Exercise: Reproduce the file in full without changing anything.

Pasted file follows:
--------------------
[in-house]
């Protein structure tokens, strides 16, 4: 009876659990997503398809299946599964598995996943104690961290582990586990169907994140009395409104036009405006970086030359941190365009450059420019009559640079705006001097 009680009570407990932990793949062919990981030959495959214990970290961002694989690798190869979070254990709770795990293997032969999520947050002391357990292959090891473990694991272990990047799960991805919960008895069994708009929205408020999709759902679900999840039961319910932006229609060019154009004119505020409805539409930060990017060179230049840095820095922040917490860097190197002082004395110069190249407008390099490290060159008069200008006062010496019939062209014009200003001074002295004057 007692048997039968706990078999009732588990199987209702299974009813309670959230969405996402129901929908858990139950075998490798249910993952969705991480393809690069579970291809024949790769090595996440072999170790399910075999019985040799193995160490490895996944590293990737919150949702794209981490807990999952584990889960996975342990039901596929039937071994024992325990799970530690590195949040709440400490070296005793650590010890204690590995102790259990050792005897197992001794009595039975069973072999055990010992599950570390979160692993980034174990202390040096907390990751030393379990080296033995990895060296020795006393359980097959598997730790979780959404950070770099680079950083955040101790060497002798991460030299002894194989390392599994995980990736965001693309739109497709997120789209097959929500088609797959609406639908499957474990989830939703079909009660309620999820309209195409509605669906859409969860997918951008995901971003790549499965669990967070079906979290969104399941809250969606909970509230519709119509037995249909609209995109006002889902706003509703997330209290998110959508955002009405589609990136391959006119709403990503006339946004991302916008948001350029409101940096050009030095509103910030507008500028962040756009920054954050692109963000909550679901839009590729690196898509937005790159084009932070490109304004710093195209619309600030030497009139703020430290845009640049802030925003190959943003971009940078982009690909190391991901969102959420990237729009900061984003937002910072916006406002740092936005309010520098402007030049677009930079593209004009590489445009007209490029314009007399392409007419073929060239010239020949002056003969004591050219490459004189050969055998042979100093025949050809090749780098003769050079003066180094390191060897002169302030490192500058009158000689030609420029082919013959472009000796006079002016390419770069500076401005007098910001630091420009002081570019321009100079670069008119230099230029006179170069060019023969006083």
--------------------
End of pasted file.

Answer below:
[in-house]
């Protein structure tokens, strides 16, 4: 009876659990997503398809299946599964598995996943104690961290582990586990169907994140009395409104036009405006970086030359941190365009450059420019009559640079705006001097 009680009570407990932990793949062919990981030959495959214990970290961002694989690798190869979070254990709770795990293997032969999520947050002391357990292959090891473990694991272990990047799960991805919960008895069994708009929205408020999709759902679900999840039961319910932006229609060019154009004119505020409805539409930060990017060179230049840095820095922040917490860097190197002082004395110069190249407008390099490290060159008069200008006062010496019939062209014009200003001074002295004057 007692048997039968706990078999009732588990199987209702299974009813309670959230969405996402129901929908858990139950075998490798249910993952969705991480393809690069579970291809024949790769090595996440072999170790399910075999019985040799193995160490490895996944590293990737919150949702794209981490807990999952584990889960996975342990039901596929039937071994024992325990799970530690590195949040709440400490070296005793650590010890204690590995102790259990050792005897197992001794009595039975069973072999055990010992599950570390979160692993980034174990202390040096907390990751030393379990080296033995990895060296020795006393359980097959598997730790979780959404950070770099680079950083955040101790060497002798991460030299002894194989390392599994995980990736965001693309739109497709997120789209097959929500088609797959609406639908499957474990989830939703079909009660309620999820309209195409509605669906859409969860997918951008995901971003790549499965669990967070079906979290969104399941809250969606909970509230519709119509037995249909609209995109006002889902706003509703997330209290998110959508955002009405589609990136391959006119709403990503006339946004991302916008948001350029409101940096050009030095509103910030507008500028962040756009920054954050692109963000909550679901839009590729690196898509937005790159084009932070490109304004710093195209619309600030030497009139703020430290845009640049802030925003190959943003971009940078982009690909190391991901969102959420990237729009900061984003937002910072916006406002740092936005309010520098402007030049677009930079593209004009590489445009007209490029314009007399392409007419073929060239010239020949002056003969004591050219490459004189050969055998042979100093025949050809090749780098003769050079003066180094390191060897002169302030490192500058009158000689030609420029082919013959472009000796006079002016390419770069500076401005007098910001630091420009002081570019321009100079670069008119230099230029006179170069060019023969006083």